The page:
their industry collapses to near-1990s levels anyway, along with news of both Chernobyl and Afghanistan breaking much of the remaining loyalty in the satellite states, then a series of coups and rebellions (reformist, nationalist or otherwise) rocks the USSR if they don't turn militarily outwards.

Bottom line, I don't think this is a problem Romanov alone can really solve.
Why do you think this is inevitable, or even the most likely scenario
 
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Why do you think this is inevitable, or even the most likely scenario
This
bad decisions dating back decades leading to the problems of 1985
The USSR situation was already in place by the time either Gorbachev or Romanov would take power; very little either man would do could change things. Gorbachev was the reformer; his policies backfired, but allowed for the USSR to dissolve peacefully, and placed the blame for economic crash on the successor governments at the expense of worsening them. Romanov, by my reading, would have led some (more effectual) organizational reforms, but would have failed to solve the long-running systemic problems, leading to an economic crisis in the 90s.

My "violence" reading comes from knowledge of how hardliners often acted (including the coup) and the fact that governments usually fight to preserve themselves. (The peaceful dissolution, IMO, was one of history's luckiest strikes.)

Trying to prevent the collapse of the USSR in 1985 would be like trying to prevent Decolonization in 1930- technically possible, but difficult and next-to-impossible with the people, information and attitudes present at the time.
 

RousseauX

Donor
This

The USSR situation was already in place by the time either Gorbachev or Romanov would take power; very little either man would do could change things. Gorbachev was the reformer; his policies backfired, but allowed for the USSR to dissolve peacefully, and placed the blame for economic crash on the successor governments at the expense of worsening them. Romanov, by my reading, would have led some (more effectual) organizational reforms, but would have failed to solve the long-running systemic problems, leading to an economic crisis in the 90s.
But the worst claims made about the Soviet economy in 1985 is that it's stagnating, not collapsing

What actually led a crisis worse than stagnation was Gorbachev's reforms at decentralizing and marketizing the system which destabilized the entire economy

The actual economic collapse occurred, as you note, came AFTER the Soviets collapsed and this was caused by Yeltsin privatized the system entirely, followed by the to-be-oligarchs systematically looting the system.

Funnily enough, despite the level of suffering inflicted on the Russian people worse than anything which happened in the USSR since the 1930s: the Russian state did not collapse. Which runs really contradictory to the claims that a failing economy will cause state collapse.

My "violence" reading comes from knowledge of how hardliners often acted (including the coup) and the fact that governments usually fight to preserve themselves. (The peaceful dissolution, IMO, was one of history's luckiest strikes.)
of course authoritarian regimes are violent, but the violence also worked in preserving regimes.

See Cuba, Egypt or North Korea.
 
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But the worst claims made about the Soviet economy in 1985 is that it's stagnating, not collapsing
And the problems that led it there were already compounding, weren't receiving proper solutions, and are unlikely to do so. Don't try to solve them at all, and they don't lead to an immediate crisis, but they will do so eventually. To my knowledge, both Romanov and Gorbachev understood this, but failed to fully understand the problems; in Gorbachev's case, he tried to solve them, but botched the execution while alienating some of his own supporters. Also note that "problems," in this case, are not only economic, but also contains a multitude of others, such as runaway military spending and corrupt or aging administrators.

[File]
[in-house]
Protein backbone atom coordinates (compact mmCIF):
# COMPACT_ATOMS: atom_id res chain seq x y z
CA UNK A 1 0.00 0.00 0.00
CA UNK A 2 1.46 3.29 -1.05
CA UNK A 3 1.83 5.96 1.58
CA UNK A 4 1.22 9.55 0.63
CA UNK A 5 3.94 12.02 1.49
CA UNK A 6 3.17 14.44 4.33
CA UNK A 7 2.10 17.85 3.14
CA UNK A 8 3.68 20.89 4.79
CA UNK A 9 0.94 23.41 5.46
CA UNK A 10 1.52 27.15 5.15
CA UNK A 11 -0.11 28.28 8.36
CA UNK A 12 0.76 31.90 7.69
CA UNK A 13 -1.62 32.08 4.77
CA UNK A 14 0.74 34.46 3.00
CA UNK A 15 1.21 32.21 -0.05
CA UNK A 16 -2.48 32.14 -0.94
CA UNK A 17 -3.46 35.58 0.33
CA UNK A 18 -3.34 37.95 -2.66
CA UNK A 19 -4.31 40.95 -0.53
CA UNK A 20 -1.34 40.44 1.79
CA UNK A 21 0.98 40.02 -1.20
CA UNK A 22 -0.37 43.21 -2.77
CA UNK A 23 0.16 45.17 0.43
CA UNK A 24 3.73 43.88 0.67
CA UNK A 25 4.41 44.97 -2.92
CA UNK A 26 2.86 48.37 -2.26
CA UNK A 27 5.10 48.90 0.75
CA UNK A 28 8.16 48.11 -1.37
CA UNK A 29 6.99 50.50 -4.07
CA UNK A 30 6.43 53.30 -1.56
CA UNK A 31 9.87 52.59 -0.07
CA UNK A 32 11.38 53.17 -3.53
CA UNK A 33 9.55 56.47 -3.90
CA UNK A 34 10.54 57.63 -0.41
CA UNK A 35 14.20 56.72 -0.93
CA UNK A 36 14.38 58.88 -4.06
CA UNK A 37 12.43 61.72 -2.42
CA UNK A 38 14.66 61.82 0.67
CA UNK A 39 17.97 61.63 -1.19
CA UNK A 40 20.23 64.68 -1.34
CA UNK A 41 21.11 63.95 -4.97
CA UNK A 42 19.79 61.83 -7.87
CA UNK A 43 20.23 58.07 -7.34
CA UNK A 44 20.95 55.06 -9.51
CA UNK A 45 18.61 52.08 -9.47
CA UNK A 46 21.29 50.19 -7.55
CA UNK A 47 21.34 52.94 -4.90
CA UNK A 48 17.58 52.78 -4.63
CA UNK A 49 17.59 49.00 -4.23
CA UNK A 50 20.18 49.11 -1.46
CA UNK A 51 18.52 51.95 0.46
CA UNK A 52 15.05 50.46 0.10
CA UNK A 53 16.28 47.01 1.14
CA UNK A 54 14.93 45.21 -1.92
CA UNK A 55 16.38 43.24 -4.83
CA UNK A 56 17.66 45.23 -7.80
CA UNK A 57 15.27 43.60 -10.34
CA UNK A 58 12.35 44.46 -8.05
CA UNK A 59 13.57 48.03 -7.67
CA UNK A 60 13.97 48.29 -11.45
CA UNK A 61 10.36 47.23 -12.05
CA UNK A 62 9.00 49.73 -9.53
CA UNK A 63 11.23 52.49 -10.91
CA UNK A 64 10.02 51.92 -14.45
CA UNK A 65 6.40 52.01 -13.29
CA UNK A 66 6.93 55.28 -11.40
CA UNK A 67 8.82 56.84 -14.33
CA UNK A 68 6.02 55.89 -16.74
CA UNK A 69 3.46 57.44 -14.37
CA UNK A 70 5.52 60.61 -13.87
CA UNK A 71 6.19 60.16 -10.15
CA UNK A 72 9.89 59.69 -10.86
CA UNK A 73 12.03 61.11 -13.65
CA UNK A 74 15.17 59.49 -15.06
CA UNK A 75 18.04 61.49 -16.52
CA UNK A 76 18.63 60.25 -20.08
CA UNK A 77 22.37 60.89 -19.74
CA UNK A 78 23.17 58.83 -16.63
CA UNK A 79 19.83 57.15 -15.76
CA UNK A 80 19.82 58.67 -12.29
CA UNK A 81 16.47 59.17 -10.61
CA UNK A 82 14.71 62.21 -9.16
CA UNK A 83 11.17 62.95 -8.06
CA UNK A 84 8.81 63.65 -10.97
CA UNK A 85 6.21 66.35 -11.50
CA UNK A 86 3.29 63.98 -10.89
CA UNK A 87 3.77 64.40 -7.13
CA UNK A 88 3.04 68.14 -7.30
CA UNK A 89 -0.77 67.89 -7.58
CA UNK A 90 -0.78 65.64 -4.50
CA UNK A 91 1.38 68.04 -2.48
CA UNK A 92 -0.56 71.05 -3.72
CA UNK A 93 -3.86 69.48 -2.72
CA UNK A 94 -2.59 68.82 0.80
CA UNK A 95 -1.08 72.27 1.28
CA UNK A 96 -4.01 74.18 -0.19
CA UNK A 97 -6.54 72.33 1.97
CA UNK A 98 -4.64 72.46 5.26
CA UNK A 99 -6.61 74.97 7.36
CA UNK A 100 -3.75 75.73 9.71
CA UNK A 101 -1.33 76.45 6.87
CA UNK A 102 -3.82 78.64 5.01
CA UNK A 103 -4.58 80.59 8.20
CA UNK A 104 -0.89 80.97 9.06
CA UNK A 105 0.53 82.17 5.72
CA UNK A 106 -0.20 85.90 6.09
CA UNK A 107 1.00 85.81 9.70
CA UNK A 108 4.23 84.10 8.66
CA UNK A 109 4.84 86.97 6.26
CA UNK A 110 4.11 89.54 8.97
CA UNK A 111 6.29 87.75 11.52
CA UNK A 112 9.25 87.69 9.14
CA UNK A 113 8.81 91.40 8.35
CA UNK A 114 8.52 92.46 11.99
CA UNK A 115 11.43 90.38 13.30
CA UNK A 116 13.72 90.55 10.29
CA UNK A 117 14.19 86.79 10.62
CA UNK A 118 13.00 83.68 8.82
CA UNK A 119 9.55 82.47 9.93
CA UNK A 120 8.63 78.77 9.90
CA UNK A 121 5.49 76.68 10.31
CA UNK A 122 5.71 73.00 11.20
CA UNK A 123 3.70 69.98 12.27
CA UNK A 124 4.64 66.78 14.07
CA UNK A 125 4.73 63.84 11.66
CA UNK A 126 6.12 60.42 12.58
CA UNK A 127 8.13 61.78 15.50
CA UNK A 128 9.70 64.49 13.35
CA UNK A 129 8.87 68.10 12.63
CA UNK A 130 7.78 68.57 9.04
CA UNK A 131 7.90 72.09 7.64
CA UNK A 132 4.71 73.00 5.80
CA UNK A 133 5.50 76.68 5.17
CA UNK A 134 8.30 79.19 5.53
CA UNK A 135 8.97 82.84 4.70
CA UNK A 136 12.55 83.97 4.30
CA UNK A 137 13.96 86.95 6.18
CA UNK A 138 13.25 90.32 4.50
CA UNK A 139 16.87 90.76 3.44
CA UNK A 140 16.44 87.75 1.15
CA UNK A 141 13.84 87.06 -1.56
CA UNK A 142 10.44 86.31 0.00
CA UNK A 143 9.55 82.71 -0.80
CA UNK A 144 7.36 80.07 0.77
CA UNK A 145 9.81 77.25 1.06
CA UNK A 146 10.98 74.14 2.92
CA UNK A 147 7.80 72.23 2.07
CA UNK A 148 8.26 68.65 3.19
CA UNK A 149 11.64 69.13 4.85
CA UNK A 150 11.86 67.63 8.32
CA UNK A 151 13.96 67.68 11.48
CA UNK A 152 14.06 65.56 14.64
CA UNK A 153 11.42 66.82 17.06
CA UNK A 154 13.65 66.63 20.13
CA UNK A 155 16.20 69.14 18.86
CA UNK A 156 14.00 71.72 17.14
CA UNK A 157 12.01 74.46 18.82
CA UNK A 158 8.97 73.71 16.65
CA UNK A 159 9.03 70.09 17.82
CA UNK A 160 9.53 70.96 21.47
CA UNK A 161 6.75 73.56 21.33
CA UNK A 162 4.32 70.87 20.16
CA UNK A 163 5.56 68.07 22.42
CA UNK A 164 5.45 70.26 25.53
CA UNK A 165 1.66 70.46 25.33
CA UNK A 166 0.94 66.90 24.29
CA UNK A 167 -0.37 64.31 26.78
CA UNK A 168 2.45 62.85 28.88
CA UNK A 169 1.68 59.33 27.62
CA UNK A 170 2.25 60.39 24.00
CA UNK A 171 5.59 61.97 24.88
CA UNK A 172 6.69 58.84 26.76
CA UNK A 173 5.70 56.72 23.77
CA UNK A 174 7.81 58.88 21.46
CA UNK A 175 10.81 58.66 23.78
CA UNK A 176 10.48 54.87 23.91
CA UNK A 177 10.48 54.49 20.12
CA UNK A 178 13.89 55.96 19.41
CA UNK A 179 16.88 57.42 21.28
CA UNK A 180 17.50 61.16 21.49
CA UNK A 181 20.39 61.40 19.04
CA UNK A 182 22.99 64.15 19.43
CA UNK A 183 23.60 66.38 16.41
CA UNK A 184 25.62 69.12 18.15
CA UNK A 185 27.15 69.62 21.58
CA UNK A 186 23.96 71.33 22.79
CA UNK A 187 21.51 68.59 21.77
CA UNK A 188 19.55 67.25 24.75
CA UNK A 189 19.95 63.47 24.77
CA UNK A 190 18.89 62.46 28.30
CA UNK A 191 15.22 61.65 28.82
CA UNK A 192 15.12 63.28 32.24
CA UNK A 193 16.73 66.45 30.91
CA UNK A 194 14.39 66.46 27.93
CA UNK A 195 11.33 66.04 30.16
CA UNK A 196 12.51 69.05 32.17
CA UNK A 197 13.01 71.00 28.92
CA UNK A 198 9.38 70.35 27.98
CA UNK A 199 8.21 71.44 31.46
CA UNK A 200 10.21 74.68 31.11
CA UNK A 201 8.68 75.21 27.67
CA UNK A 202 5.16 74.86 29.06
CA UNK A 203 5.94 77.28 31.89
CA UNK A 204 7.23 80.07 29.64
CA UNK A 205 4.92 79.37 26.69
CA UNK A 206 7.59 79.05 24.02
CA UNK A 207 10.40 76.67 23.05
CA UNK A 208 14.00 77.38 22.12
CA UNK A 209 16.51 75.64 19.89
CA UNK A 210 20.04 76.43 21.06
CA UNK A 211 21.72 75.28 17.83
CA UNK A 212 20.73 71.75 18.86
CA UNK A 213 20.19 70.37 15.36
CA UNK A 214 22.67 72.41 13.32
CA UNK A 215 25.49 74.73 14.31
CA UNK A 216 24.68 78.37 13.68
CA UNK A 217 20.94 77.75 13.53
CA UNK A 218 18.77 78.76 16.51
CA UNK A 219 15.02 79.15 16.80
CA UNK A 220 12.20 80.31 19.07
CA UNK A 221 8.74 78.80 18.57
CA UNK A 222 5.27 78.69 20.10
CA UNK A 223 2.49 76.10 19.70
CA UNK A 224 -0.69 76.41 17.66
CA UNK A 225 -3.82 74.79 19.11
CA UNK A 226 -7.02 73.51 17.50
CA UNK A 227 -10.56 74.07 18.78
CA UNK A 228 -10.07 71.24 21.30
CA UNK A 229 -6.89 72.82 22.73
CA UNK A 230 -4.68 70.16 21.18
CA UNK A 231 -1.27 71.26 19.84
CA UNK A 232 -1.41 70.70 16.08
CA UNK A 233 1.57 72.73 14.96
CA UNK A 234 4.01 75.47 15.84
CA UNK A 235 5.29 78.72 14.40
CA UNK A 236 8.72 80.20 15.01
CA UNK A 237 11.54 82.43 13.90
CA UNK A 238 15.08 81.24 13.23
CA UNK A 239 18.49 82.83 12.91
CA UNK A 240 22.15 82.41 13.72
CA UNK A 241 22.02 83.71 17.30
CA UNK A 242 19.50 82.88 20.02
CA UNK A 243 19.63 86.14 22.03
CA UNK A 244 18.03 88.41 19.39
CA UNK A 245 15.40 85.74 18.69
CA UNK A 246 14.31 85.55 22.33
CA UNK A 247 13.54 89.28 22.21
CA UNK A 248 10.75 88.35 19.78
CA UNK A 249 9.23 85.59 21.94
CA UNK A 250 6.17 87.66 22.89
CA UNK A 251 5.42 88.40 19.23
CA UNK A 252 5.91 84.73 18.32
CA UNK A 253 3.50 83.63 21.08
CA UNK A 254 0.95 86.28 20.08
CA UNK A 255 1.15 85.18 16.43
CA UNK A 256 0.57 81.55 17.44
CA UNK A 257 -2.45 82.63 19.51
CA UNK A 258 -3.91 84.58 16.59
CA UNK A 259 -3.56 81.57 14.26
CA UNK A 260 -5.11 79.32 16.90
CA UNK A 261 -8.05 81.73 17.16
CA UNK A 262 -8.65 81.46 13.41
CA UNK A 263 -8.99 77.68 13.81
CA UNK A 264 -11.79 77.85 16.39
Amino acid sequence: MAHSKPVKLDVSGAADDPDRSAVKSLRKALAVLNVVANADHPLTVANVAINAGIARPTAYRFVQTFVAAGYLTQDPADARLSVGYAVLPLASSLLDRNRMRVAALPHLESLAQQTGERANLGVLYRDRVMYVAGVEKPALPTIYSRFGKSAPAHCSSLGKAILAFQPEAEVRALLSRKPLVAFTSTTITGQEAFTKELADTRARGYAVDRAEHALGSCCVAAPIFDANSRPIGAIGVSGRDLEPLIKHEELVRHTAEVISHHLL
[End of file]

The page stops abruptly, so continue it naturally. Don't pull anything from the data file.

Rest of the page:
Or, to bring it back to the thread topic: given Romanov's position and ideology, as well as the administrators around him, how should he prevent the collapse of the USSR? (Because honestly, we have kinda gotten away from the thread topic- but it's admittedly difficult to proceed without knowing what precisely changed to keep th eUSSR afloat until 2021.)
Yeltsin privatized the system entirely, followed by the to-be-oligarchs systematically looting the system.
Weren't those largely the same people who'd been in positions of power in the USSR in the first place?
the Russian state did not collapse. Which runs really contradictory to the claims that a failing economy will cause state collapse.
I'm fairly certain that the Russian Federation is not, nor has it ever been, the Union of Soviet Socialist Republics. Putin also pulled Russia out of the worst of her economic slump after 2000, as well as restoring some national glory.
of course authoritarian regimes are violent, but the violence also worked in preserving regimes.

See Cuba, Egypt or North Korea.
Violence preserves authoritarian regimes until it doesn't. See both the February and October Revolutions. Usually it stops working at the worst possible times, generally because "the worst possible times" are also when the authoritarian regime's focus is divided enough between different problems that they can't put enough energy into suppressing rebellions. Of course, different authoritarian regimes over different countries are different, so the exact factors are complicated.

For all three examples, they are both smaller and more ethnically homogenous than the USSR, so are less liable to face regional agitation.
Cuba: Not an expert, but IIRC, probably one of the "nicest" Communist regimes, and "opening up" since the collapse of the USSR.
Egypt: The current government is less than a decade old, and was created- in part- because of a violent uprising beginning 2/3 years prior to its institution.
North Korea: Supported by multiple regimes throughout its history, including- in part- its enemies.

The PRC would probably have been a better example, especially since they probably better represent how a 21st-century USSR would look in terms of propaganda etc..
 
The rot begins with Brezhnev, not Gorbachev. Someone has to take Brezhnev's place to avoid collapse; if the August Coup didn't happen the Sovereign States Treaty would probably go into effect but it wouldn't be the USSR we recognize. Dyatlov also probably has to be taken care of or something has to happen to avoid the Chernobyl Incident.


I was under the impression that 9/11 was motivated by American support for Israel, not American policies in Afghanistan. I doubt that would change.
There's always the Camp David car crash option...